Skip to main content
3 answers
Asked 112 views Translate

What is the hardest part of learning a computer language?

In class, we are doing a final over what career we might go into. Earlier in the school year we learned some basic Java and HTML but it wasn't very deep diving. What is the hardest part of becoming fluent in a computer language and coding programs?

+25 Karma if successful
From: You
To: Friend
Subject: Career question for you


3 answers

Updated Translate

Douglas’s Answer

Two answers.
Once one starts programming extensively - it is tracking down other people's bugs, sometimes yours :)
At first it is mastering the concepts (control structures, data structures, design patterns) and how
to implement them in each language.
Each language has a philosophy/approach and features, being able to recognize the difference and using
the languages way of solving problems can avoid spending time using the "wrong" approach and causing
code reviewers to wonder why you did it that way. Each language also solves problems that earlier languages
had, potentially to introduce new language problems. In C you could crash a system by overwriting the
wrong memory, in Java there is no way to write that bug, Java handles memory allocation/deallocation.
I good read is the book "Seven Languages in Seven Weeks" it gives an overview of a number of very
different languages.
Updated Translate

Fred’s Answer

Are you talking about learning your FIRST computer language, or a second/third...etc.?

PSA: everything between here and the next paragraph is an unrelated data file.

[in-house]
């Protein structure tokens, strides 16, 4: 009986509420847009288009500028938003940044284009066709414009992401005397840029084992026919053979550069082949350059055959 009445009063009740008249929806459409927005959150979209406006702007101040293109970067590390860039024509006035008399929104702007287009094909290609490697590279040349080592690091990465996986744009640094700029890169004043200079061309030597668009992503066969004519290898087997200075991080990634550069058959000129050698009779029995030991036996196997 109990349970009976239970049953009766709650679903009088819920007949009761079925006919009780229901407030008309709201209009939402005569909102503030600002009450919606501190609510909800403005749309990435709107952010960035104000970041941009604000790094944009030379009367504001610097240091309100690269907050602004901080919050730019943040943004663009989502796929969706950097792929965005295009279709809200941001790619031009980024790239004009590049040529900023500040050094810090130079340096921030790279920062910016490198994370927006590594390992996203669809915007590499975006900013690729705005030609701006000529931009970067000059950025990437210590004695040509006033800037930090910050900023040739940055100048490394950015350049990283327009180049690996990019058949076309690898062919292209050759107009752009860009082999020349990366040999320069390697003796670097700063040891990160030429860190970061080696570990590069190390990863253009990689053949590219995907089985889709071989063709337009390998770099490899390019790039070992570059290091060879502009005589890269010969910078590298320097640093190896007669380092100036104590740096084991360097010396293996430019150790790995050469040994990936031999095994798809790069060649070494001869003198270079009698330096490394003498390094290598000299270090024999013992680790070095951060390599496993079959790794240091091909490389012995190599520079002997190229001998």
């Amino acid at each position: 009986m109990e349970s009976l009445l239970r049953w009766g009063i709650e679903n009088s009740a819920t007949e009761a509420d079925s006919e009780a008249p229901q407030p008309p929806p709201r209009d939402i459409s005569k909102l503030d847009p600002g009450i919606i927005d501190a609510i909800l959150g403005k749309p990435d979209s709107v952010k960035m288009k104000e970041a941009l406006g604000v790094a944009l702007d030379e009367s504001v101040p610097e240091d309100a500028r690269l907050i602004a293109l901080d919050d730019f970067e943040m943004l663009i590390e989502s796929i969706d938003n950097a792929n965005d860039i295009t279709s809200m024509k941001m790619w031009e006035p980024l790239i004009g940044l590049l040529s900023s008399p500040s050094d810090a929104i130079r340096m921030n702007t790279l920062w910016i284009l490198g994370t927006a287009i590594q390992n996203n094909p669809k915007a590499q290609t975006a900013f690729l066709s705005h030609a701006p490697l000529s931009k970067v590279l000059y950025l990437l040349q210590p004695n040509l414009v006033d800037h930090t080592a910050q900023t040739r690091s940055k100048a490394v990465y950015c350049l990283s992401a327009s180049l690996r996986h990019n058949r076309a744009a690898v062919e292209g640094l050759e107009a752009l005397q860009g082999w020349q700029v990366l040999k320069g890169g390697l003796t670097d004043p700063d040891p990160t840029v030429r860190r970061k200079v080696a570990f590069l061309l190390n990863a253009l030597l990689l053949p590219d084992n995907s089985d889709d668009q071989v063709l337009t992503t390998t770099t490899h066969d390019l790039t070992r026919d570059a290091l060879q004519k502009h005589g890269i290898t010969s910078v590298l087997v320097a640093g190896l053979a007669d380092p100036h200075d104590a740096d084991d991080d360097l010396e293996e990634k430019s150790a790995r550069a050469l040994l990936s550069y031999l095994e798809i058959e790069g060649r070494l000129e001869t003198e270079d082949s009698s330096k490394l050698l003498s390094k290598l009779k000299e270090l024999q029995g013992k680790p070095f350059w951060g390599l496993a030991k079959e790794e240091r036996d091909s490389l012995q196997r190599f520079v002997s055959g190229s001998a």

I'd say the first language is the hardest. You know nothing about programming, so EVERYTHING is new, raises questions, and feels overwhelming. Once you have a solid understanding of the first, the next comes easier.

When learning the first, one thing you have to remember is that programming involved a lot more THINKING than TYPING. Everyone wants to start typing in code as soon as they have their assignment. After all, you're graded on your code, so surely you need to start banging out code, right?

Wrong. Especially when you are just starting, coding should be 80-90% thinking. Plan out what you are going to do before you write a single line of code. You should be able to explain the problem - and the solution - to a 10 year old child in a way they can understand and follow the steps to solve it. Assume they can't remember anything, and need to write down important pieces of information. They should label each piece of information too, so they know what it is when the come back to it.

The hard part about learning a subsequent language is that often you know what you want to do, you just don't know how to do it in THAT language. What library to import, what is the idiom used, etc. It's frustrating not being able to just do it...but you have to dig in and research that language's way of doing thing.

And then, of course, the stupid things like semi-colons. I've been doing C, Java, and Perl for a couple decades. I put a semi-colon at the end of lines without thinking. Then I started doing Python, which does NOT want them, and I constantly get syntax errors.
Updated Translate

Ramesh’s Answer

The challenge is to learn systematic problem solving that converts problems into programs that solve the problem. To get good at it you have to practice a lot. To practice you need reasonable understanding of a programming language. Many schools start introductory programming in Java or in Python. My vote is for Python as the first language.

Pick a language, use one of the Think books below and try it out for yourself. Solve the exercises at the end of the chapter. Look online for programming problems.

This blog gives an overview of problem solving - .
The Think Java book provides an introduction to problem solving with Java. Same author has a Think Python book.